My first work of Fiction: Let me know what you think!
Clarice always went by Clare when she was a little girl. A daddy’s girl, with bright blonde hair and all smiles, her life was perfect. Nowadays, the thought of that nickname made her shudder. The last time she was called that was one night a month ago, when right after turning nineteen, she was forced to run away with her boyfriend — her drunken father chasing after her with a shotgun.
“You get back here, now… Clare!” Racing down the driveway, her one bag that carried all of her belongings in one hand flopping around, she had barely made it into the passenger side of Troy’s pickup in time for daddy Johnson to take aim and pull the triger. God knows what he was trying to hit. The bullet ricoched off the back end of the truck as the young lovebirds sped away.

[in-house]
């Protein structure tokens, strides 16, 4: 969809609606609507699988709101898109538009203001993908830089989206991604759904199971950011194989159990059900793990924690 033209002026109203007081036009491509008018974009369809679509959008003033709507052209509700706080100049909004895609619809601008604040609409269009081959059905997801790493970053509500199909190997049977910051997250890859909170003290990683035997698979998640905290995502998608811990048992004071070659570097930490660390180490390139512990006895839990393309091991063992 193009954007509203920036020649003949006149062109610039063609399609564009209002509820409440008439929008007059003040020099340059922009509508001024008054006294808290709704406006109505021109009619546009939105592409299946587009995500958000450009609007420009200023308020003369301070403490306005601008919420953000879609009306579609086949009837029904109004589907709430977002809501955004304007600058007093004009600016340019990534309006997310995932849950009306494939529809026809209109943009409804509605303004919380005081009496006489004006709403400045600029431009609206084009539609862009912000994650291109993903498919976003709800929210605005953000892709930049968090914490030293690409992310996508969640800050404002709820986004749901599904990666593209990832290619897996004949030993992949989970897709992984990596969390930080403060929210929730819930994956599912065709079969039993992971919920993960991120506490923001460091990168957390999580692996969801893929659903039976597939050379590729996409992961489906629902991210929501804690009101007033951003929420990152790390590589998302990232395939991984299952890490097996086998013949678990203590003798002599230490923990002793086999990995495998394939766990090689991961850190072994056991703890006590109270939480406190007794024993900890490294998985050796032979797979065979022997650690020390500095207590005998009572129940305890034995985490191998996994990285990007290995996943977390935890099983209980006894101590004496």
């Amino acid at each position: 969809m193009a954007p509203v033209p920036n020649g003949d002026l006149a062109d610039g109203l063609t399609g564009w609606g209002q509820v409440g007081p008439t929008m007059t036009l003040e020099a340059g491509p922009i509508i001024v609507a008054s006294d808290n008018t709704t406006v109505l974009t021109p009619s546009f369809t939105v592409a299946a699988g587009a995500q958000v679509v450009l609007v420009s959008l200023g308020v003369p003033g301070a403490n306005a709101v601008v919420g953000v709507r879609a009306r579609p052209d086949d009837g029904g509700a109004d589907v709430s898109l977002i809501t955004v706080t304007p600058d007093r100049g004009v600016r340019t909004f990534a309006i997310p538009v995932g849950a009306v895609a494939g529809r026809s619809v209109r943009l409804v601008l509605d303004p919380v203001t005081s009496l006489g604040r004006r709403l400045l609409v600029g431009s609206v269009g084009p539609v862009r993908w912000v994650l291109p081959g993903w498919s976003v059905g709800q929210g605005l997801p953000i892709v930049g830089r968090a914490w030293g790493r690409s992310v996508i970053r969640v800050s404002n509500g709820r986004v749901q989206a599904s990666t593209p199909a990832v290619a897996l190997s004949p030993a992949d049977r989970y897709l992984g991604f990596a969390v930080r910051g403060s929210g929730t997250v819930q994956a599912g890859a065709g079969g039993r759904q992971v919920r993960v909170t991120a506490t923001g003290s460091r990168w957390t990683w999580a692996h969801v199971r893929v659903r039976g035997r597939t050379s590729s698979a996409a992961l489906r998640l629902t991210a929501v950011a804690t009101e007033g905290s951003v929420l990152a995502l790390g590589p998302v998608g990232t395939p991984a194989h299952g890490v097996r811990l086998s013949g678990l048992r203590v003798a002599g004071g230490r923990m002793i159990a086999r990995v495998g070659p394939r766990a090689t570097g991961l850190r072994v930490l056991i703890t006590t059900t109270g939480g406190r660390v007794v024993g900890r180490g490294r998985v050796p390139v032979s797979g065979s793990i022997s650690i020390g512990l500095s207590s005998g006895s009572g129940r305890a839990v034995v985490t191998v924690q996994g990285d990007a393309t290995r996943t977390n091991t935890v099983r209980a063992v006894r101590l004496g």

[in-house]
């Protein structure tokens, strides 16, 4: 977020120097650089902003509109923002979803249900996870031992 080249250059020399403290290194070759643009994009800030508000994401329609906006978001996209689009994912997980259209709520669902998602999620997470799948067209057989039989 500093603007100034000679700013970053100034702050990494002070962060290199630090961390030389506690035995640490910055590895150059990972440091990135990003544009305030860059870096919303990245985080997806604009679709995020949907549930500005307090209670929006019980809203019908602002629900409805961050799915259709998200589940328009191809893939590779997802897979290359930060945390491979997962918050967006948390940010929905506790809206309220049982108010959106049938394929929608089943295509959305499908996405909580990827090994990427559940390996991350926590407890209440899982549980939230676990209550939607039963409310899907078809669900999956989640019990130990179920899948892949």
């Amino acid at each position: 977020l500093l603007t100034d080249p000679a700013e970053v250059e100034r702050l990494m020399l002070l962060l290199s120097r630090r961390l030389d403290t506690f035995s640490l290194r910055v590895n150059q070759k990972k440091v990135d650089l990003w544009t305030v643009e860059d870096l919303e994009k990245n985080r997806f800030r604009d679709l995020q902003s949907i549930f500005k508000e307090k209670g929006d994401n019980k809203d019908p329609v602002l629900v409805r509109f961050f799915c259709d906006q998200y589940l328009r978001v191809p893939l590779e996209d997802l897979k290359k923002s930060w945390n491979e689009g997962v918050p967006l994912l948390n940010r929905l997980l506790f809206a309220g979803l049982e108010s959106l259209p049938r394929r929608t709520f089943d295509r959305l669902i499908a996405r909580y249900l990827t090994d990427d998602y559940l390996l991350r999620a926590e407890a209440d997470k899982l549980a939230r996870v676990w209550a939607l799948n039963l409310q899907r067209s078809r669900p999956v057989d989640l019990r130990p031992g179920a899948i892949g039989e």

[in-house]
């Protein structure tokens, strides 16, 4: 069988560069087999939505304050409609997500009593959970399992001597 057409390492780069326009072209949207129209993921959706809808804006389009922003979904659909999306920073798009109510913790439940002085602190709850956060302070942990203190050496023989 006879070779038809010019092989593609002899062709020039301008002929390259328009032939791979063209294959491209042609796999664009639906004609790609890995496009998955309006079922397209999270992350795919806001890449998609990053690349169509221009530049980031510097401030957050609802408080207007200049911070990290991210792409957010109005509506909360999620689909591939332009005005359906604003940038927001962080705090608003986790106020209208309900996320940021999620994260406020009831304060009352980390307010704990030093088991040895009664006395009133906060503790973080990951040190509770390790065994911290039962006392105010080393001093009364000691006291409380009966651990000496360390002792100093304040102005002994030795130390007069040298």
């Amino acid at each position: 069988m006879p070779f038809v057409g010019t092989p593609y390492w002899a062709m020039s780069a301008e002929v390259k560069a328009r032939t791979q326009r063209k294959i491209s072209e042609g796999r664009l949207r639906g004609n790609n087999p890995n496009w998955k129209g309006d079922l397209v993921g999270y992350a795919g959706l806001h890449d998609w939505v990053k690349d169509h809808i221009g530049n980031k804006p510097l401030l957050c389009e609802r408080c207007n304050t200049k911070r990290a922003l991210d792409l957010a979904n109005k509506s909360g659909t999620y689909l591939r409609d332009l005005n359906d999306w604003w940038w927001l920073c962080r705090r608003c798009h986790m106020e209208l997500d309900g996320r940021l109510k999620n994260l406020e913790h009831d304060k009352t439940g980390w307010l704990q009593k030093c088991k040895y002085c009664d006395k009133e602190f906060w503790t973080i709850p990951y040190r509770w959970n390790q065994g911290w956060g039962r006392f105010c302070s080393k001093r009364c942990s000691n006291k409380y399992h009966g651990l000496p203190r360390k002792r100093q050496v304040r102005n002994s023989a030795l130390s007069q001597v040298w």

Now, as she sat curled up on the couch, a steaming cup cradled in her hands, Clarice thought back to the bizzare moment right after the escape, when all she had to say to Troy was “Please don’t ever call me Clare.” As much as it had a good history in the begining, “Clare” also had a terrible, awful history that overshaddowed the good. Growing up, she not only had to deal with growing up too early after her mother died, but she had to endure absuse in its worst forms. As opposed to beer, Michael Johnson’s former drink of choice, whiskey made him meaner than sin. It was his way of coping: to try something strong enough to kill him if he had enough of it. She tried as hard as she could not to make him angry, but it was never enough. She was never enough, or so he made her feel. When her father wasn’t leaving bruises and scrathces on her, her only brother, Jeb, would leave very different scars on her body, ones everlasting and far more painful. Michael turned a blind eye to it. One night he had caught his oldest red-handed in her bed, and Clarice guessed he figured he had to do something about it. But Jeb begged and pleaded, promising to never do it again. Jeb was the golden child, the only one that was truly loved. So Michael chose to trust Jeb. Jeb never stopped until he was out of the house — shipped out to the Army as soon as he turned eighteen. Her father’s physical abuse continued until she could take it no longer and, right after meeting a nice young man named Troy, she ran away.